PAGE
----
In addition to having a nice scale model, the sales office has a completely furnished full sized replica of the units to be built. The furnishings are important because that's how the units will be sold--- completely furnished. This will save you the trouble. It will also make them standardized rental units. A one bedroom, two bath suite, the sales person tells me, will set you back between $600,000 and $950,000, depending on the floor. That calculates to roughly $500 a square foot. And up.
It's not for everybody.
"And if you can find a way to make this your primary residence, Nevada offers some marvelous tax advantages," the sales brochure hints.
Nevada, like a handful of other states, has no state income tax.
And that makes me wonder. Is Las Vegas telling us something?
It is the fastest growing city in the United States. At 1,563,282 people in the 2000 Census, it grew 83.3 percent during the 90s. Its nearest competitor--- Naples, Florida--- grew 65.3 percent. Yuma and Phoenix ranked 3rd and 8th at 49.7 percent and 45.3 percent, respectively.
Nevada is still young. Only 11.7 percent of the population is 65 and over. That's under the national average of 12.7 percent. Florida tops the list at 18.1 percent. Arizona clocks in at 13.2 percent.
Are all the new arrivals here young? Some, yes. But Nevada is a geezer magnet. By definition, Las Vegas is as well, since it accounts for three quarters of the state's population.
How big a geezer magnet?
The biggest. Nevada topped the list for states with net migration of people 65 and over from 1995 to 2000. Arizona placed second. Florida third. Significantly, Florida also has no state income tax. Arizona has one, but it isn't very high. It tops out at 5.04 percent on income over $150,000. Neighboring California tops out at 9.3 percent on income over $39,133. Given the difference, it isn't surprising that California is the leading supplier of geezers for both Arizona and Nevada. "Where To Retire," a Houston publication that hunts for retirement destinations, regularly ranks Arizona, Nevada, and Florida as "tax heavens."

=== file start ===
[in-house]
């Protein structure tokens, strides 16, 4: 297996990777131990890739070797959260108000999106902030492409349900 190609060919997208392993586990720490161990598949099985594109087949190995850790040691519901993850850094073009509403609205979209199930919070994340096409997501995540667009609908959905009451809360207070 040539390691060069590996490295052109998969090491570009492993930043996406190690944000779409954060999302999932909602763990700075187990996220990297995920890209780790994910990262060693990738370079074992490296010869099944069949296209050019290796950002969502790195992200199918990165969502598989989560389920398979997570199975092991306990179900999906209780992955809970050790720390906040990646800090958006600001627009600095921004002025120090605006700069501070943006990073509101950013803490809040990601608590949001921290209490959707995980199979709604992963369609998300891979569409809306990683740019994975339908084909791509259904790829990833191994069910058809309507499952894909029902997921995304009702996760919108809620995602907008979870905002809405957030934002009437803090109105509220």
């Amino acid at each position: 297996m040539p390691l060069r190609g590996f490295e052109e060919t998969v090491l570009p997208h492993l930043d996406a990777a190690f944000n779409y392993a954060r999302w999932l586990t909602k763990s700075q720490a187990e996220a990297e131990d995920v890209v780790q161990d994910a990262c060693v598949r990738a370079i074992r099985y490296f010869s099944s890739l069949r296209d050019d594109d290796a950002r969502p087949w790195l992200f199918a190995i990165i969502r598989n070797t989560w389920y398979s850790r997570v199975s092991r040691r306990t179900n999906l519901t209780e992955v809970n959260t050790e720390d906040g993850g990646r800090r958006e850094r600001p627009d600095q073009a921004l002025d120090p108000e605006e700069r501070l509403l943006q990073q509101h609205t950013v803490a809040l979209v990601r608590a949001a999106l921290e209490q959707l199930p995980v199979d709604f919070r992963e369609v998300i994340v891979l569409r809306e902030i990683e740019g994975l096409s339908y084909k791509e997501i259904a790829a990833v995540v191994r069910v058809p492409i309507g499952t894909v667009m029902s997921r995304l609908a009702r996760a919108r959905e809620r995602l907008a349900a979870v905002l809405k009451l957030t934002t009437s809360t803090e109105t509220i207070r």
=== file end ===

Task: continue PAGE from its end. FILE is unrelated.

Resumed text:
And that raises a serious question. Will the future work?
Think about it. Las Vegas is the quintessential impossible city. It's located in a desert. It makes claim on the Colorado River, the resource that waters the entire Southwest. It will inevitably collide with Denver, Phoenix, and Los Angeles. It also consumes vast quantities of electricity. And its entire existence depends on imported money.
What we're looking at is a mass migration of aging tax-phobics. In effect, they are gaming the tax system. They are united by a single belief: that they are entitled to unlimited free medical services, paid for by other taxpayers, for as long as they live. They won't be paying much in state income taxes. They'll abate or defer real estate taxes when possible. And they'll continue to pay less in federal income taxes than those who still work.
Some will avoid taxes out of harsh necessity. They are retired and their income is limited. So they will move to where their money goes farthest. But others will avoid taxes for another reason: because they believe it's some sucker's job.
Either way, we've got a major collision coming. The supply of taxes from young suckers is starting to look a tad vulnerable. Many are losing their health insurance. Most have already lost employer funded pensions. And while many (not all) are working at lower paying service jobs, Alan Greenspan is saying their future benefits will have to be reduced.
It's not a pretty picture.
You can see how un-pretty it is by taking a look at the slow morphing of jobs in America and the future, as represented by Los Angeles and Las Vegas. In 1970 the United States became a "service economy" as service jobs pulled even with manufacturing jobs. Today, service jobs dwarf manufacturing jobs, 36.8 percent to 14.7 percent.
In Los Angeles, service jobs are even further ahead, boosted by the entertainment industry. But while Los Angeles is the center for film the television production, Las Vegas is still further down the service road. A quarter of its jobs are in hotels, lodging, and entertainment. Manufacturing jobs are a trace element at 3.2 percent. Las Vegas, the national capital of branding, is all about consumption.
Las Vegas and the Entertainment Economy
|U.S. 1970||U.S. 2000||Los Angeles*||Las Vegas|
|Transportation, Utils., & Communications||6.8%||7.2%||10.4%||5.7%|
|Wholesale & Retail Trade||19.1%||20.6%||15.0%||21.6%|
|Finance, Ins., & Real Estate||5.0%||6.5%||6.7%||4.7%|
|Hotels, Lodging, Entertainment||2.1%||3.1%||8.9%||24.8%|
|Sources: Census Bureau; Bureau of Labor Statistics; Los Angeles Almanac (*Figures in LA Almanac total more than 100)|
A whopping 111 pages cover "Entertainers" to "Entertainment." The offers are at once focused and diverse. "Happy Hour Girls--- Two For the Price of One."
Or try "Affordable Asian Teens, Yuki and Kimi."
Then again, there's "Pretty feet and polished nails." Not to mention "Discount College Cheerleaders" and "Barely Legal Teens--- 3 for the Price of 1."
Could anyone seriously think this fragile, marginal world of consumption and "entertainment" will support and deliver the Social Security and Medicare benefits promised decades ago, when America was the greatest manufacturing power in the world?
Somehow, I don't think so.